Indian man charged in plot to kill Sikh separatist on US soil
An Indian national has been charged with plotting to assassinate a Sikh separatist leader on US soil, the Justice Department said on Wednesday, alleging an Indian government official was also involved in the planning.
The Justice Department unsealed murder-for-hire charges against Nikhil Gupta, 52, "in connection with his participation in a foiled plot to assassinate a US citizen" of Indian origin in New York City, it said in a statement.
The man allegedly targeted in the killing "is a vocal critic of the Indian government and leads a US-based organisation that advocates for the secession of Punjab," a northern Indian state with a large population of Sikhs.
An Indian government official, directing the plan from India, worked with Gupta and others based around the world, the US government said.
Gupta, who lives in India, was arrested by authorities in the Czech Republic under US extradition orders.
The news comes after the White House said last week it was treating an alleged plot to assassinate a Sikh separatist on American soil with "utmost seriousness," and had raised the issue with the Indian government.
The Financial Times reported that same day that US authorities had thwarted a conspiracy to kill Gurpatwant Singh Pannun, a US and Canadian citizen.
After Wednesday's news broke, Pannun said in a statement that "the attempt on my life on American soil is the blatant case of India's transnational terrorism which has become a challenge to America's sovereignty and threat to freedom of speech and democracy."
The Justice Department, which did not identify the target of the alleged assassination attempt on Wednesday, said that Gupta was recruited into the effort in May 2023.
'Matter of concern'
Canada and India had a major diplomatic row after Canadian Prime Minister Justin Trudeau in September linked New Delhi to the killing of Canadian citizen Hardeep Singh Nijjar, also a Sikh separatist, in June.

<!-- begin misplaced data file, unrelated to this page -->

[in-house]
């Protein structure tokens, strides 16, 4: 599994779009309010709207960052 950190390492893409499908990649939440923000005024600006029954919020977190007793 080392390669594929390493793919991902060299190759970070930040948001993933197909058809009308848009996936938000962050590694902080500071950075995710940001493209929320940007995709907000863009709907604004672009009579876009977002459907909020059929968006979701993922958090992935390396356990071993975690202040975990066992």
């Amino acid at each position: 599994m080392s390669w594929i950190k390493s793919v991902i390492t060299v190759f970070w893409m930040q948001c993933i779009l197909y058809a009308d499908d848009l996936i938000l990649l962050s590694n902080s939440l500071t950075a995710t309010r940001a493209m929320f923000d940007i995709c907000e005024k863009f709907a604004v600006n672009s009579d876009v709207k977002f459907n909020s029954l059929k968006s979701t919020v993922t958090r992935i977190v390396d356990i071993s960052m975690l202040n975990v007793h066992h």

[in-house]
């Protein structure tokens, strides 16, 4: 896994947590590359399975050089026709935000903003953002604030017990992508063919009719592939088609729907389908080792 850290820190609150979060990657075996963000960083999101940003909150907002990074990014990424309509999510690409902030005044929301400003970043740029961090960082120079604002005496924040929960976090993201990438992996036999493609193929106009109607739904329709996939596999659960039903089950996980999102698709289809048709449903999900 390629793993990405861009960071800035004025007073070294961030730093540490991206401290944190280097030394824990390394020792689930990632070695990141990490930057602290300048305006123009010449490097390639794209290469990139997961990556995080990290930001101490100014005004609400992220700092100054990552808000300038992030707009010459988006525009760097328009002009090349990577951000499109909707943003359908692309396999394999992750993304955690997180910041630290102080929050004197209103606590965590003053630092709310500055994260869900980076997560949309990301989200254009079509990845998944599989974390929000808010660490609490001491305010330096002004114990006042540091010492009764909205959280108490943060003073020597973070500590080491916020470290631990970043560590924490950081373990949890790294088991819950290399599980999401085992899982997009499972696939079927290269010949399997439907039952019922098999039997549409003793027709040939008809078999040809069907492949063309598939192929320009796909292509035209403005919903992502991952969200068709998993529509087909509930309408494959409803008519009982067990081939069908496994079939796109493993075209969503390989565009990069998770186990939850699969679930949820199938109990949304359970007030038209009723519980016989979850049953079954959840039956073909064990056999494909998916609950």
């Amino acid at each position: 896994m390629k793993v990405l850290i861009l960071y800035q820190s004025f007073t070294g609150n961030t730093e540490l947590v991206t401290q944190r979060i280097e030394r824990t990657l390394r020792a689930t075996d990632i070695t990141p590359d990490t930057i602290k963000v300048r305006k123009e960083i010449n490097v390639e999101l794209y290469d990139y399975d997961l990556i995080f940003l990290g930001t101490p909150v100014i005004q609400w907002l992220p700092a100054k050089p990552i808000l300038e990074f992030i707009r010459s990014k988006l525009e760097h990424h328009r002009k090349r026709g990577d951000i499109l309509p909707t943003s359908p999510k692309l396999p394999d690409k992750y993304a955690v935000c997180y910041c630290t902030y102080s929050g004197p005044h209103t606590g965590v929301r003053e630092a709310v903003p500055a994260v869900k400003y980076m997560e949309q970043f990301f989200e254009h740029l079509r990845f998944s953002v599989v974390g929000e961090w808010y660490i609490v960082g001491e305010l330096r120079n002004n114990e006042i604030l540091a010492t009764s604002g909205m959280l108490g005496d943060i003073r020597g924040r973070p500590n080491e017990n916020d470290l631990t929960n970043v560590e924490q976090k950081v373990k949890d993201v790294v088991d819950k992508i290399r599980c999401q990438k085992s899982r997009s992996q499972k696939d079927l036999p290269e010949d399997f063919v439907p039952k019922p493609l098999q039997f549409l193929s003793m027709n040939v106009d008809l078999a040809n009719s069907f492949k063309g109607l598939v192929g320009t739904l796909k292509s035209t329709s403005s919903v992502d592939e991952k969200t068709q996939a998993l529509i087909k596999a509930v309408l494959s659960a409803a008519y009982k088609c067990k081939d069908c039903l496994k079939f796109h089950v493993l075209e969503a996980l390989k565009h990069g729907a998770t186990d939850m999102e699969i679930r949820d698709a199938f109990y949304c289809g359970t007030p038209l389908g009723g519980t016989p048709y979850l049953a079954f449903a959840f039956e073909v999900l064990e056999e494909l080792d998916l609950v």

New Delhi called the Canadian allegations "absurd."
But Trudeau said Wednesday that "the news coming out of the United States further underscores what we've been talking about from the very beginning, which is that India needs to take this seriously."
"The Indian government needs to work with us to ensure that we're getting to the bottom of this," he said.
Pannun said that "first by assassinating Nijjar in Canada and then attempting to assassinate me on US soil, India under (Prime Minister Narendra) Modi has extended to the foreign soils its policy of violently crushing the Sikhs movement for right to self-determination."
The US Justice Department said that after Nijjar's killing, Gupta told undercover US officials that there was "now no need to wait" on killing the New York City target.
Indian foreign ministry spokesman Arindam Bagchi on Thursday told reporters the matter was being investigated.
"As regards the case against an individual that has been filed in a US court allegedly linking an Indian official, this is a matter of concern," Bagchi said.
"We have said -- and let me reiterate -- that this is also contrary to government policy."
India had earlier said the United States has "shared some inputs pertaining to (a) nexus between organized criminals, gun runners, terrorists and others."
A "high-level" inquiry committee was established on November 18 "to look into all the relevant aspects of the matter," the foreign ministry said.